On 23 May 1991, an order was made that one half of the moneys paid into court be released to the applicant. I was referred to some remarks in the judgment of Latham CJ in Axon v Axon (1937) 59 CLR 395 at p.401. After referring to the rule that, if a person who has not been heard of for seven years by persons who in the ordinary course would have been expected to hear of him if he were still alive, it may be presumed that he is dead, Latham CJ said: "The application of the rule does not establish death at any particular time ... It only produces the result· that, if a person has not been heard of by persons who might have been expected to hear of him for a period of not less than seven years he may be presumed to be dead at the time when the question arises in legal proceedings. The rule does not bring about the result that the person is deemed to be dead at the end of a seven years' period." See also Chad v Chad (1956) 259 at p.272.

Counsel for the Prudential Assurance Co Ltd opposed the application on two grounds. The first was that the court had no jurisdiction to make an order in the terms sought, independently of other proceedings, such as an application for probate or letters of administration. The second was that if the court does have jurisdiction it should in the circumstances of the case in its discretion decline to exercise it in a summary way on affidavit. The application is for leave to swear to the death of Mrs. Fulton. Barnes J explained, in In the Goods of Jackson (1903) LT 747 that:- "the court never presumed death, but gave an applicant for a grant leave to swear the death, and the applicant then had to swear to the fact. Parties had to prove their right to a grant, and they did not establish their right unless they made the necessary oath. The true principle in such cases was for the applicant to obtain the leave of the court to swear in his or her belief that a person is dead." In the instant case, no application has been made for probate or letters of administration. I am unable to see any justification for granting leave to swear to the death in the absence of such an application. An applicant for a grant of ( ) \ _ _/ probate or letters of administration must swear to the death of the deceased, and he may be given leave to swear to the death where he can rely only on evidence which leads to a presumption that death has taken place. Leave to swear to the death is an incident to an application for the grant, and has no purpose where such an application is not in question.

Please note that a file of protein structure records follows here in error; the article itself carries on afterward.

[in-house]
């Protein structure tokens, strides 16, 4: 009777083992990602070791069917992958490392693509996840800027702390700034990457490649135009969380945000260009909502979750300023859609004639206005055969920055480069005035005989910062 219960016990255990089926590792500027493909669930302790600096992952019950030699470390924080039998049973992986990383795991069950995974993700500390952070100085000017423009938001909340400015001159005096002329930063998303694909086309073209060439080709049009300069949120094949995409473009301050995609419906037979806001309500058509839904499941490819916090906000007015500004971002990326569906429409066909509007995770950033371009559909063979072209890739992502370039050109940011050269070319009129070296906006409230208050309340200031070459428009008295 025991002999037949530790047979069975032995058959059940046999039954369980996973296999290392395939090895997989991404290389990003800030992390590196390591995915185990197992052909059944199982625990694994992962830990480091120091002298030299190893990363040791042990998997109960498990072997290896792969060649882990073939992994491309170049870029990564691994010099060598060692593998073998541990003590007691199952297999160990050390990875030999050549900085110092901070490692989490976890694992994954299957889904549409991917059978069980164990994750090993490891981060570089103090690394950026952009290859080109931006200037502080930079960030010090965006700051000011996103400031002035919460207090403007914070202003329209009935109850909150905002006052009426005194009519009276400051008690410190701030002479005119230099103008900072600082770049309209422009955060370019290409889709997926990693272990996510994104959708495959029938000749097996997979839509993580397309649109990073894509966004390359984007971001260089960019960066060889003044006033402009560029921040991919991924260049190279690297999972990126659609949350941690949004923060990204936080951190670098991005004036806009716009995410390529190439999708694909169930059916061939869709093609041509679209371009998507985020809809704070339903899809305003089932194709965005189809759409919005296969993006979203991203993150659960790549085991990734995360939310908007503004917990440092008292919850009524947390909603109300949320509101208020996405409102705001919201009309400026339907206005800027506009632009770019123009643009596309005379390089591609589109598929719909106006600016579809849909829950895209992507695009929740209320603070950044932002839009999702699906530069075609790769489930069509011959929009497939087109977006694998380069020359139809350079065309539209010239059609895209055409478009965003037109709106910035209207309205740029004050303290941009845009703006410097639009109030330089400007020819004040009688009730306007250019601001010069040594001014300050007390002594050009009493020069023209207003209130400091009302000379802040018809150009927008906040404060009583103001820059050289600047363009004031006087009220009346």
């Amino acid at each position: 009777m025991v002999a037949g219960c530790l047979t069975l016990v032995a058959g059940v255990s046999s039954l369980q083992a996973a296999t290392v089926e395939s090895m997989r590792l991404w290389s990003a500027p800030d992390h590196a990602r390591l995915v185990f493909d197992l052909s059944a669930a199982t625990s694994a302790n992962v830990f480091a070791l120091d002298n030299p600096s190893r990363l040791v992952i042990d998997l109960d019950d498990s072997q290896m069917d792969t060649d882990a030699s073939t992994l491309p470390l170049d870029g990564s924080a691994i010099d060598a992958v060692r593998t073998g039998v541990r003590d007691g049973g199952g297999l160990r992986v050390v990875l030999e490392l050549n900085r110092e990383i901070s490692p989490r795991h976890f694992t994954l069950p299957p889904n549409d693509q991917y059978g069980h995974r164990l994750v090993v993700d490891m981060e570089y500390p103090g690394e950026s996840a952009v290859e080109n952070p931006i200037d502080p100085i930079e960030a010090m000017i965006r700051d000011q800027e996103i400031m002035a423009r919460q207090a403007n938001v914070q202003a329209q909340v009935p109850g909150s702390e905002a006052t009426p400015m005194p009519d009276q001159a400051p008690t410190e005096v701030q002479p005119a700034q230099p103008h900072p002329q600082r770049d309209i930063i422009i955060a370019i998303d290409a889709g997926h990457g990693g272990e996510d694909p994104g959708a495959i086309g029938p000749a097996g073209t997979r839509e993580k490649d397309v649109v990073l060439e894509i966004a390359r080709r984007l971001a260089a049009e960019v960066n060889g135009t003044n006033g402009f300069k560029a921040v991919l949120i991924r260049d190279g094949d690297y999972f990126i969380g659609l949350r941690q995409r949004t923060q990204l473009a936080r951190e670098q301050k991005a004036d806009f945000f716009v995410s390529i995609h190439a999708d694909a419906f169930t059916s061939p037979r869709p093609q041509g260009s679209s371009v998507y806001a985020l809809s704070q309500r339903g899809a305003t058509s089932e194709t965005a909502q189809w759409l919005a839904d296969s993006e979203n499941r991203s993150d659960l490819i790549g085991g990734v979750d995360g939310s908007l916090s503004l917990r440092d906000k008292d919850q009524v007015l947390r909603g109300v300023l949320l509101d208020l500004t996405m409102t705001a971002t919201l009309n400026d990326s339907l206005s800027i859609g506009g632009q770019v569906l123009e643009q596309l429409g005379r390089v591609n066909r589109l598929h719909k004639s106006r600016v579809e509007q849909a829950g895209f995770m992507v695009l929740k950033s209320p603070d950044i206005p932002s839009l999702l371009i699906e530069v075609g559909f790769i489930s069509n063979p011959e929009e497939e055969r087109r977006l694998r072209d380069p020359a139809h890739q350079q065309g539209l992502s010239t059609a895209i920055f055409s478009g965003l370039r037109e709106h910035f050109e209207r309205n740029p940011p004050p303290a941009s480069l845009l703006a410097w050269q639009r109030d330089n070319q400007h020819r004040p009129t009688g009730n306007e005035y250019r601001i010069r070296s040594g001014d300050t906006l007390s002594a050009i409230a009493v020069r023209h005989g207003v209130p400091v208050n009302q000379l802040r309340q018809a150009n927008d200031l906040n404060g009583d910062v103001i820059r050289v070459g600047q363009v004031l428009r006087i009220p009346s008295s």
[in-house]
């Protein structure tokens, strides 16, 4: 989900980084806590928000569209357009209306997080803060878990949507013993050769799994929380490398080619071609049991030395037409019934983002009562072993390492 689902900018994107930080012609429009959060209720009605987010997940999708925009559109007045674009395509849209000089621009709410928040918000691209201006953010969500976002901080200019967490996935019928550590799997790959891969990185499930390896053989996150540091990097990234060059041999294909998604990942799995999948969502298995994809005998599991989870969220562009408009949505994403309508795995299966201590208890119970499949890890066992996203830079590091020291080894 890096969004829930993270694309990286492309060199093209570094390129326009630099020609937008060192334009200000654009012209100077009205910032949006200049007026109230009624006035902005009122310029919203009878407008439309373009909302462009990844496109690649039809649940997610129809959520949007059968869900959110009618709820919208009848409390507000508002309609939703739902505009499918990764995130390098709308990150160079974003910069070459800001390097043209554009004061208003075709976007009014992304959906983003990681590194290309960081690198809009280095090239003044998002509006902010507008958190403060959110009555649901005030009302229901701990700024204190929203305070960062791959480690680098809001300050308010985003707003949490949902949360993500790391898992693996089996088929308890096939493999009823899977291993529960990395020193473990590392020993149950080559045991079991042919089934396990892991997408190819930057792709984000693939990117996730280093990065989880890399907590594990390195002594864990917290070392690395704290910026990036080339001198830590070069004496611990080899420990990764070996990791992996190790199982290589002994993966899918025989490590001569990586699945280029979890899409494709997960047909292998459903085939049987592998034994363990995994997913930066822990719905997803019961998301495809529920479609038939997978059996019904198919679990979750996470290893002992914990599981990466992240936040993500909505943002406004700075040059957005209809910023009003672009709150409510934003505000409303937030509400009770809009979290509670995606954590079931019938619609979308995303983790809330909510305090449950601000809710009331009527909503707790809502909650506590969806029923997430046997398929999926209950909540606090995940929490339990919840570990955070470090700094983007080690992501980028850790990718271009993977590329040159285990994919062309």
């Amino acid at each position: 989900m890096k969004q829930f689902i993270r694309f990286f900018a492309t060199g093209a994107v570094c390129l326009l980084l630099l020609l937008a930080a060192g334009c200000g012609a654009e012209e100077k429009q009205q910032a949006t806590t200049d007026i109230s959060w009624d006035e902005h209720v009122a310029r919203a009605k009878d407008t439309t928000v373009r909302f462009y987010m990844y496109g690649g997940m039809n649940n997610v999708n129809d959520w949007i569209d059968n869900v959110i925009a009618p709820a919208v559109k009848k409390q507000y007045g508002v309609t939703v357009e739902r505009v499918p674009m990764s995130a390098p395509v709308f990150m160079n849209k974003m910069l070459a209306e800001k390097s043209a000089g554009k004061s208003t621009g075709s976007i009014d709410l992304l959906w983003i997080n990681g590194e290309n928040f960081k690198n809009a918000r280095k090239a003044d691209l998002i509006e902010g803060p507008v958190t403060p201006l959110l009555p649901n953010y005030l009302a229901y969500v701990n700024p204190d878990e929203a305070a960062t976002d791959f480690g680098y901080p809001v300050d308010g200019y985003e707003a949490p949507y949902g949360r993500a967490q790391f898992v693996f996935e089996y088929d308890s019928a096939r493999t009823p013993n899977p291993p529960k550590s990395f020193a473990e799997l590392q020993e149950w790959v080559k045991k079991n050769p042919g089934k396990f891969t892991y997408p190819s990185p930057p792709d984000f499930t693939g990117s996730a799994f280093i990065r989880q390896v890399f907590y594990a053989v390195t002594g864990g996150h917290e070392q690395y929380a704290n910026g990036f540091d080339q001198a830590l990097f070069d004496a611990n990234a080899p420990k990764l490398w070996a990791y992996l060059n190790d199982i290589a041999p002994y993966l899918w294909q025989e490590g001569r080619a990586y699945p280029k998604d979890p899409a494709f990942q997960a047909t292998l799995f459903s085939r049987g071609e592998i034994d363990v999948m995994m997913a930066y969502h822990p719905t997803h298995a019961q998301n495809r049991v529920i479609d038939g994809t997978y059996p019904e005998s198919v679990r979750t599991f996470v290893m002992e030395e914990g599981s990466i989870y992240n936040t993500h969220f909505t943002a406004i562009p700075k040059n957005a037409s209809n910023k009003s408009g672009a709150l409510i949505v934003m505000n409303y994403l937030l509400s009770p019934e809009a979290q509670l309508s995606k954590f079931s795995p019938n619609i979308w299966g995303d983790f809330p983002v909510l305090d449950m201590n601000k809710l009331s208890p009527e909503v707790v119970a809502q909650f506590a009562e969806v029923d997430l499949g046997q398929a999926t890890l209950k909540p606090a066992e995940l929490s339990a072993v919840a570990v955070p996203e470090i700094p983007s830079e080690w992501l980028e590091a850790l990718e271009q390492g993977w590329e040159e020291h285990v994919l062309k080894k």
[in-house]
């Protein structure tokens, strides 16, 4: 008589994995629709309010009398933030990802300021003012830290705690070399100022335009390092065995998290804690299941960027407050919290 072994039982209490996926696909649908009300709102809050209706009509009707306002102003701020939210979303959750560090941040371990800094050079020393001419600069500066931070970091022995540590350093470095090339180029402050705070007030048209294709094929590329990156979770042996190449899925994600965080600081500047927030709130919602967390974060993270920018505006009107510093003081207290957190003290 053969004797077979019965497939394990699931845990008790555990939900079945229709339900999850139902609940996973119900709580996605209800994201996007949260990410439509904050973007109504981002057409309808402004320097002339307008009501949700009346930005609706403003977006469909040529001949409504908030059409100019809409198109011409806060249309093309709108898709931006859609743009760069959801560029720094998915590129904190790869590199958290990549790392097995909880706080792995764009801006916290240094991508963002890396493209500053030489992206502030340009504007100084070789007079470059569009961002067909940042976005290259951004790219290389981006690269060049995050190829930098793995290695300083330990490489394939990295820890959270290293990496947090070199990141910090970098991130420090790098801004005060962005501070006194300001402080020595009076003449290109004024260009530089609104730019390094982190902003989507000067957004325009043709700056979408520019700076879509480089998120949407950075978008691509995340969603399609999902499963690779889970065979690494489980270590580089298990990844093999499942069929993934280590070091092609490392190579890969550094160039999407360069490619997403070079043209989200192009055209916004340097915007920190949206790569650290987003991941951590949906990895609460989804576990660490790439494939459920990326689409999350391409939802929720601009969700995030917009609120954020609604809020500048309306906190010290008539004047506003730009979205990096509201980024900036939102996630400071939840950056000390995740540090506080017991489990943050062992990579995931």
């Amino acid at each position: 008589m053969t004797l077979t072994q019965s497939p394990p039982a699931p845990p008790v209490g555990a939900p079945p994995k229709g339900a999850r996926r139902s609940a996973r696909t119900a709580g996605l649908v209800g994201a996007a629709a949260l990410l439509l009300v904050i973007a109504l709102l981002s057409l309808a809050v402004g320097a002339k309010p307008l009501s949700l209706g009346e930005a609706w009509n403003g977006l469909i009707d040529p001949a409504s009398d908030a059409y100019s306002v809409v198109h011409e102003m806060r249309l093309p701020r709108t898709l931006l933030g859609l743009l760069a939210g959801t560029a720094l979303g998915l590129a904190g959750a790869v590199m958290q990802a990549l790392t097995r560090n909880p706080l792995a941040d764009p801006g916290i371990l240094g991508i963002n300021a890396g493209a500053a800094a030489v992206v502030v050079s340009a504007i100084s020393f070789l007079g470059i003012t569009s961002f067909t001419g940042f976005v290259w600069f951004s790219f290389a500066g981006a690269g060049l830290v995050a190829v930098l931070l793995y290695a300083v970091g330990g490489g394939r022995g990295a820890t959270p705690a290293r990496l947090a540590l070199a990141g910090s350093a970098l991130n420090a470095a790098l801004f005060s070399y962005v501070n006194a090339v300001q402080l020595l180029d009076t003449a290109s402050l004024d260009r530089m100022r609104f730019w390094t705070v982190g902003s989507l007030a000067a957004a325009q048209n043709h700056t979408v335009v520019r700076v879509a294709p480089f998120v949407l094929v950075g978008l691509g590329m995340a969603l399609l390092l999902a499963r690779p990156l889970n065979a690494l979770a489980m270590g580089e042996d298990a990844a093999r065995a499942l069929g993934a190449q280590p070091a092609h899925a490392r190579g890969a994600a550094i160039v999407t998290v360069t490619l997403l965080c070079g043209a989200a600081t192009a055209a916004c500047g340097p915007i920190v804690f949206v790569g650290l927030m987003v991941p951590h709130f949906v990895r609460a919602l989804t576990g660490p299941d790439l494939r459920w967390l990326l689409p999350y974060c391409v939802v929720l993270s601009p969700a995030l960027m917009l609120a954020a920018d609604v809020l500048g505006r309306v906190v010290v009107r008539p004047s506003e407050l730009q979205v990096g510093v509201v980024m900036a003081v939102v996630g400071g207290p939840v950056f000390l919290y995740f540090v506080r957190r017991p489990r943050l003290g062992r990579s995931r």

The main objective in making the application appears to be to enable the applicant to obtain the proceeds of the insurance policy.

On 7 September 1993, the solicitor for the applicant caused copies of the notice of motion and affidavit of the applicant filed on 6 September to be served upon Prudential Assurance Co. Ltd. On 9 September the application was adjourned by consent for a period of two weeks at the request of the legal representatives of Prudential Assurance Co. Ltd. on the basis that their client wished to conduct certain enquiries. Costs were reserved. It appears from material filed in these proceedings that the policy was taken out by the applicant on the life of his wife. The proceeds would therefore not form part of her estate, and a grant of probate or letters of administration would not be required to enable the applicant to make a claim for the proceeds of the policy.